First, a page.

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F&SF, February 1975

For the past six or seven months, we’ve been doing a #TBT (Throw Back Thursday) feature on the F&SF Twitter account and Facebook page. For the new year, we thought it might be good to add them here where they can be easily found under the “F&SF History” tag.

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Fantasy & Science Fiction, Feb 1975, cover by David Hardy#‎TBT‬ to February 1975 F&SF and this untitled David Hardy cover. Hardy’s dinosaur in outer space cover doesn’t illustrate any story in the issue, but even today it seems ready to inspire one.

In many ways, this is a typical 1970s issue of F&SF: a novella, a piece of flash, 3 series stories, 2 Nebula finalists, a lot of big names.

Phyllis Eisenstein’s novella and the lead story for the issue is “The Lords of All Power,” one of her early Alaric the Minstrel tales. The introduction says “This story concludes the vastly entertaining series about Alaric…” It was right about the entertaining. Also wrong. Eisenstein returned to Alaric several times, most recently with “The Caravan to Nowhere” (F&SF, June 2014). A new Alaric tale, with revelations about the character and his world, will appear in F&SF this summer. One of our longest running series.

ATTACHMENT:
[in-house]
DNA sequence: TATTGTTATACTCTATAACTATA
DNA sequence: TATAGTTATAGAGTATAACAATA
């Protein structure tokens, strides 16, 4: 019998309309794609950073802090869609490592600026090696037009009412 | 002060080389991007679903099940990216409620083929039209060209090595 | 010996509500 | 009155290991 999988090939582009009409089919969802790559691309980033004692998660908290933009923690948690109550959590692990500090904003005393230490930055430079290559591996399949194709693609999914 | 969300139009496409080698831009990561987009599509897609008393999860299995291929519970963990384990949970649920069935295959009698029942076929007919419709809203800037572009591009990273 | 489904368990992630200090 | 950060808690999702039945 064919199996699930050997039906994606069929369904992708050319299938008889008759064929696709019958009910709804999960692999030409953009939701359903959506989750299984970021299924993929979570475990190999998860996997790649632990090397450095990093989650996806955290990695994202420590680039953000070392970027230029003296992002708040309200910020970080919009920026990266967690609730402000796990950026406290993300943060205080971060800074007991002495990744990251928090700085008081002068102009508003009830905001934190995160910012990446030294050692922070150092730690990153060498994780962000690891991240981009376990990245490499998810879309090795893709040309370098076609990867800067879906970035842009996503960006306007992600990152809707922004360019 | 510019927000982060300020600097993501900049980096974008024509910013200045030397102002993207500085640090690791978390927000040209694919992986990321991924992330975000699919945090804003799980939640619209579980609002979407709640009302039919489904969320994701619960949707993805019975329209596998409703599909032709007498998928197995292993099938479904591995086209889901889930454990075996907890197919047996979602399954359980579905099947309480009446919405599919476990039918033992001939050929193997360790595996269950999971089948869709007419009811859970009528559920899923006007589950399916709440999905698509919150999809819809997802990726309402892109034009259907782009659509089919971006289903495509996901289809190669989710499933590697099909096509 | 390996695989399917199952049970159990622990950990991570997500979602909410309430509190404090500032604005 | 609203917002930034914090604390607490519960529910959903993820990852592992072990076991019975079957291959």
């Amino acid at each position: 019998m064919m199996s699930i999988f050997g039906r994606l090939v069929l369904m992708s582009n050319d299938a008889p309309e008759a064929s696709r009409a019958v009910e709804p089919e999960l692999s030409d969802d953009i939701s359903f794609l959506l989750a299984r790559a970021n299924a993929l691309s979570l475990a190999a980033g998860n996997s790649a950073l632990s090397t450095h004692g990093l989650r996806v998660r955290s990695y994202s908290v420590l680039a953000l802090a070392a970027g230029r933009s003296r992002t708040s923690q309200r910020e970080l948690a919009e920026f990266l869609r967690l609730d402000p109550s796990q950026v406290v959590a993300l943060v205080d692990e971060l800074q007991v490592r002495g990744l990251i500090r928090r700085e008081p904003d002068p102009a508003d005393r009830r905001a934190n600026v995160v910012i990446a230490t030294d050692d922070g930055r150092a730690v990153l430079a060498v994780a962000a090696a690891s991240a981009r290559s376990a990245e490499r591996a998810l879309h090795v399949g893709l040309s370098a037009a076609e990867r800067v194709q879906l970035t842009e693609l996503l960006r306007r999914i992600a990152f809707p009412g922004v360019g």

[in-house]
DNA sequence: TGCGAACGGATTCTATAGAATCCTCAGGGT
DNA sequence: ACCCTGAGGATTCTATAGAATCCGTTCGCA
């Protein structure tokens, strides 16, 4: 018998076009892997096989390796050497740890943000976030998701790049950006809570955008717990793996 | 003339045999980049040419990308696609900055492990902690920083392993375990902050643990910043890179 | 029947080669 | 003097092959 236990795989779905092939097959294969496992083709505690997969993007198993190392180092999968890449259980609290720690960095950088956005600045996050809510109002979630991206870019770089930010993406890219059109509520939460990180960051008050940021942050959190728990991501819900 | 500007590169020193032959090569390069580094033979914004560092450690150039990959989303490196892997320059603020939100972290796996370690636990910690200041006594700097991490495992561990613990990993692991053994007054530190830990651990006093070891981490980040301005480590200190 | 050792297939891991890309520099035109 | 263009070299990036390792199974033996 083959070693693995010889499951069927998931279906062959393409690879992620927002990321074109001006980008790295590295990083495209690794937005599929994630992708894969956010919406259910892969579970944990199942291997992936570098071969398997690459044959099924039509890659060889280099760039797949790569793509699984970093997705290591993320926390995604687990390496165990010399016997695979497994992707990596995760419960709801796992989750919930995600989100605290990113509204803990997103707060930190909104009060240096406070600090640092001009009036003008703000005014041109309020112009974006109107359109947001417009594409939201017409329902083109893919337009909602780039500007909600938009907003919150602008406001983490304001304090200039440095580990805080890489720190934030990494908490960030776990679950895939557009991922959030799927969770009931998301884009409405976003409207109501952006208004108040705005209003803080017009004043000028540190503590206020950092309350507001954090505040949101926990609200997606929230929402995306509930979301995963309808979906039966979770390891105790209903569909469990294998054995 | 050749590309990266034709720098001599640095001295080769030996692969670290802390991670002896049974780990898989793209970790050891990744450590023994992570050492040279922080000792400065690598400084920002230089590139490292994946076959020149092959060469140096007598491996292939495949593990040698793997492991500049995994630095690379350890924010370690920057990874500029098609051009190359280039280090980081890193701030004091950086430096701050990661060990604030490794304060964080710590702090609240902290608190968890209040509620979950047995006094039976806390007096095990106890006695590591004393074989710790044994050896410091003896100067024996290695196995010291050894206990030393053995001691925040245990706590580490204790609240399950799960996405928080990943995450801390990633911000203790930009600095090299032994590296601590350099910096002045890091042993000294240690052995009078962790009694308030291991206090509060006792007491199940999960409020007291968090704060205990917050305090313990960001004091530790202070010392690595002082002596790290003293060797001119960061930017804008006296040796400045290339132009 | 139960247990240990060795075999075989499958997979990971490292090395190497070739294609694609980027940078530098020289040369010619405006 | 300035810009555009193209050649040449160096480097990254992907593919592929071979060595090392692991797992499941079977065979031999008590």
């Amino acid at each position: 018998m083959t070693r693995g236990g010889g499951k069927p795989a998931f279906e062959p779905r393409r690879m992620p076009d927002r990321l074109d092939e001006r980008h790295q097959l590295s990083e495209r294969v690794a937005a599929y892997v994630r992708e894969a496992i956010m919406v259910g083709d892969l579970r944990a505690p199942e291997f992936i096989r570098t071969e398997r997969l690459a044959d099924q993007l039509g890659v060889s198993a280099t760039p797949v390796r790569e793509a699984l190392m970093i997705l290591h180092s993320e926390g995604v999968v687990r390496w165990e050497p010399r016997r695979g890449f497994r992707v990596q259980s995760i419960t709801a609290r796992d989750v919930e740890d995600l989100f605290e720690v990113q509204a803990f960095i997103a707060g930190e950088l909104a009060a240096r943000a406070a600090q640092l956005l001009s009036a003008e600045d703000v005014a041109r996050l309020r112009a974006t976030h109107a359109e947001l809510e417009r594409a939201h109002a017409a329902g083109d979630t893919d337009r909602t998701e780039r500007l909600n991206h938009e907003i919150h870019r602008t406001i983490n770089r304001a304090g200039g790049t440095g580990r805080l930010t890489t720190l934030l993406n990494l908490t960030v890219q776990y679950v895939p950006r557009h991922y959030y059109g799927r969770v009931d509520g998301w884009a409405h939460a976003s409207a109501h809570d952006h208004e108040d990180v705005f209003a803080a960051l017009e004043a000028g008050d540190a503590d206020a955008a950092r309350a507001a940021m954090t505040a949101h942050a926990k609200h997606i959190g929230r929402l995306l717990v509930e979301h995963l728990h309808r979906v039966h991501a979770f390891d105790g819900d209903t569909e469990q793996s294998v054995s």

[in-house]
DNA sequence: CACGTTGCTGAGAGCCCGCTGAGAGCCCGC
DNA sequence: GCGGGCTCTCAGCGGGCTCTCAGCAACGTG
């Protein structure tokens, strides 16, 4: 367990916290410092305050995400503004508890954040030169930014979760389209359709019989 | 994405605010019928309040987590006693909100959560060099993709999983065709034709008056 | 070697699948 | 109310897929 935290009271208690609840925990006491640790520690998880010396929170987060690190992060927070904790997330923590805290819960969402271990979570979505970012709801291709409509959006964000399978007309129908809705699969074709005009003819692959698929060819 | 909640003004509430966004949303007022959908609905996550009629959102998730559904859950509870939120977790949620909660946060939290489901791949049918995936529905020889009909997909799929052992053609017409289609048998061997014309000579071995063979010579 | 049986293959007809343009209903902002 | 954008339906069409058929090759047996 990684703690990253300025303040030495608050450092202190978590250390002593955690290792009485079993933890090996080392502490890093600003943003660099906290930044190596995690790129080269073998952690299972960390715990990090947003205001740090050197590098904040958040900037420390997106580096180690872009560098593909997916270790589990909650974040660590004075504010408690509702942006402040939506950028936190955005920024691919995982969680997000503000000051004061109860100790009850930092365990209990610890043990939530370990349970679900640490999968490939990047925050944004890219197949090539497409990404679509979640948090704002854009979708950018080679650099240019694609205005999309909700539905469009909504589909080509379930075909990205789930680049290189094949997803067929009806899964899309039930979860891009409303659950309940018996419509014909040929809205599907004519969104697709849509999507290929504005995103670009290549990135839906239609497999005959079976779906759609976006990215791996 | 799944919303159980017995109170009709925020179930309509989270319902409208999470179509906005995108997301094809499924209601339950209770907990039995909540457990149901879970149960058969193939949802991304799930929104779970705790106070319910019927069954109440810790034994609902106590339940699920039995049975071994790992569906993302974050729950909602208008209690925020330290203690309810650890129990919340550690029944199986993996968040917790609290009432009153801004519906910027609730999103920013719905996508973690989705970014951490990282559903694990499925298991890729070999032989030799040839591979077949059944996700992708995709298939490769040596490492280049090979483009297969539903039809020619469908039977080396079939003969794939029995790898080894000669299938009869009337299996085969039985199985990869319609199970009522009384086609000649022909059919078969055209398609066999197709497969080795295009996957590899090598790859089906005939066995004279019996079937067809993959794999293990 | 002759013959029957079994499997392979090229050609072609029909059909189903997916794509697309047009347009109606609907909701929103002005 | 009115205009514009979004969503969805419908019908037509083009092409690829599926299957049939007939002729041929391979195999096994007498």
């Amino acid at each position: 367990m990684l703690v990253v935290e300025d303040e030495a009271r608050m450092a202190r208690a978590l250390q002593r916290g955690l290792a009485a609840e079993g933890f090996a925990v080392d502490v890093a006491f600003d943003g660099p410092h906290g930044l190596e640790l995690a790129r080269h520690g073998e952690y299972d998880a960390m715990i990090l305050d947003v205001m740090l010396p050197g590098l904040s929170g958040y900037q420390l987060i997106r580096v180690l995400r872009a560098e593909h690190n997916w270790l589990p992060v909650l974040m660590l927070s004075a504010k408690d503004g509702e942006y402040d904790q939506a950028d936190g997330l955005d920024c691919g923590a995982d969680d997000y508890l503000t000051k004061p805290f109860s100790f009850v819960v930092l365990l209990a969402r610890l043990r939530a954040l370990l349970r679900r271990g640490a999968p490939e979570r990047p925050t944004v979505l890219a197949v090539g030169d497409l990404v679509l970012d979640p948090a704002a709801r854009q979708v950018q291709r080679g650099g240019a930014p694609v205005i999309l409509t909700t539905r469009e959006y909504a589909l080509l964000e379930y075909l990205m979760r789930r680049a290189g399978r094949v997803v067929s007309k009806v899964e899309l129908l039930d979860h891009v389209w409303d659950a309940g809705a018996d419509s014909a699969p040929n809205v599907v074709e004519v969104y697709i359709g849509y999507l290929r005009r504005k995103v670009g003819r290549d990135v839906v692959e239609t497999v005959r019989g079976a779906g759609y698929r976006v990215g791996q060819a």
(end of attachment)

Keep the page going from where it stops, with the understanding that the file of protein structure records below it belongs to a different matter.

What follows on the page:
The issue’s shortest tale is also about a storyteller. “Innocence” by Joanna Russ is another of her delightfully sharp-edged sf flash pieces.

John Varley’s “Retrograde Summer” is an Eight Worlds novelet set on Mercury. It was nominated for the Nebula in 1976. “Polly Charms, The Sleeping Woman” by Avram Davidson is one of his Doctor Eszterhazy stories and another 1976 Nebula novelette nominee.

“The Killing of Mother Corn” by famed comics writer Dennis O’Neil, “With The Evening News” by Richard Lupoff, and “Something Had to Be Done” by David Drake round out the issue, giving it a range of genre, tone, and high quality stories.

This issue is notable for containing an editorial by Ed Ferman, who wrote only 4 of them during his 36 years as editor and publisher. But those seeking scintillating or controversial opinions will be disappointed. The editorial explains F&SF’s first price increase in years.

Baird Searles’ column focuses on television, including the Planet of the Apes and Night Stalker series, about which he is fairly critical. Searles opines “As an alternative to the TV series form developed in this country, there is the British method of making serials – so far most adapted from literature – that do have a definite limit and do actually have a conclusion – infinitely more satisfactory.” It seems like a prescient observation, given the way genre TV series are made today.

There’s also Isaac Asimov’s science column, Gahan Wilson’s book reviews, a Gahan Wilson cartoon, and an F&SF Competition. Competition winners include Greg Hartmann and Steve Utley, both of whom later went on to publish fiction in F&SF. When F&SF’s next Competition results appear in the May/June issue, will it be another chance to play “Spot the Future Writer”?

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